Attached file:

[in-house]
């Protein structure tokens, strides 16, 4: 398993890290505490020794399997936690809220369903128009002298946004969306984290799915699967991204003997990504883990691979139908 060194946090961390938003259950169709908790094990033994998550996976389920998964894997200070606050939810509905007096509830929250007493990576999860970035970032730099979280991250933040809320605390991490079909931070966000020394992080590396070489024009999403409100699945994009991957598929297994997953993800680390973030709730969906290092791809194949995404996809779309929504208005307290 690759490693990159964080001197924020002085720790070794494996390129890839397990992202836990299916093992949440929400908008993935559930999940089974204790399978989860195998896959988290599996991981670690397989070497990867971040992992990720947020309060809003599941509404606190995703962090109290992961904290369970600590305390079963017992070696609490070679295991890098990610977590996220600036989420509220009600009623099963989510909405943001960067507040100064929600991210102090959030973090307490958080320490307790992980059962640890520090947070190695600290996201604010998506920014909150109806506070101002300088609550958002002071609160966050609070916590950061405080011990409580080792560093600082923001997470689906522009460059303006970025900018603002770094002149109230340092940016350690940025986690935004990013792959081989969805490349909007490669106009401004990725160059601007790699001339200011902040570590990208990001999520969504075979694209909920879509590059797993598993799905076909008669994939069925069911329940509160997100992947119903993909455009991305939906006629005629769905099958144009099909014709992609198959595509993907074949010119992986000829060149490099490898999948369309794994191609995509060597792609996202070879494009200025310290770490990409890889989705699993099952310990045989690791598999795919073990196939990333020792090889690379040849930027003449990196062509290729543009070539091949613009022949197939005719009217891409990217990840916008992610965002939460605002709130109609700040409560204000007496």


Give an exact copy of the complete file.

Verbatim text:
[in-house]
């Protein structure tokens, strides 16, 4: 398993890290505490020794399997936690809220369903128009002298946004969306984290799915699967991204003997990504883990691979139908 060194946090961390938003259950169709908790094990033994998550996976389920998964894997200070606050939810509905007096509830929250007493990576999860970035970032730099979280991250933040809320605390991490079909931070966000020394992080590396070489024009999403409100699945994009991957598929297994997953993800680390973030709730969906290092791809194949995404996809779309929504208005307290 690759490693990159964080001197924020002085720790070794494996390129890839397990992202836990299916093992949440929400908008993935559930999940089974204790399978989860195998896959988290599996991981670690397989070497990867971040992992990720947020309060809003599941509404606190995703962090109290992961904290369970600590305390079963017992070696609490070679295991890098990610977590996220600036989420509220009600009623099963989510909405943001960067507040100064929600991210102090959030973090307490958080320490307790992980059962640890520090947070190695600290996201604010998506920014909150109806506070101002300088609550958002002071609160966050609070916590950061405080011990409580080792560093600082923001997470689906522009460059303006970025900018603002770094002149109230340092940016350690940025986690935004990013792959081989969805490349909007490669106009401004990725160059601007790699001339200011902040570590990208990001999520969504075979694209909920879509590059797993598993799905076909008669994939069925069911329940509160997100992947119903993909455009991305939906006629005629769905099958144009099909014709992609198959595509993907074949010119992986000829060149490099490898999948369309794994191609995509060597792609996202070879494009200025310290770490990409890889989705699993099952310990045989690791598999795919073990196939990333020792090889690379040849930027003449990196062509290729543009070539091949613009022949197939005719009217891409990217990840916008992610965002939460605002709130109609700040409560204000007496």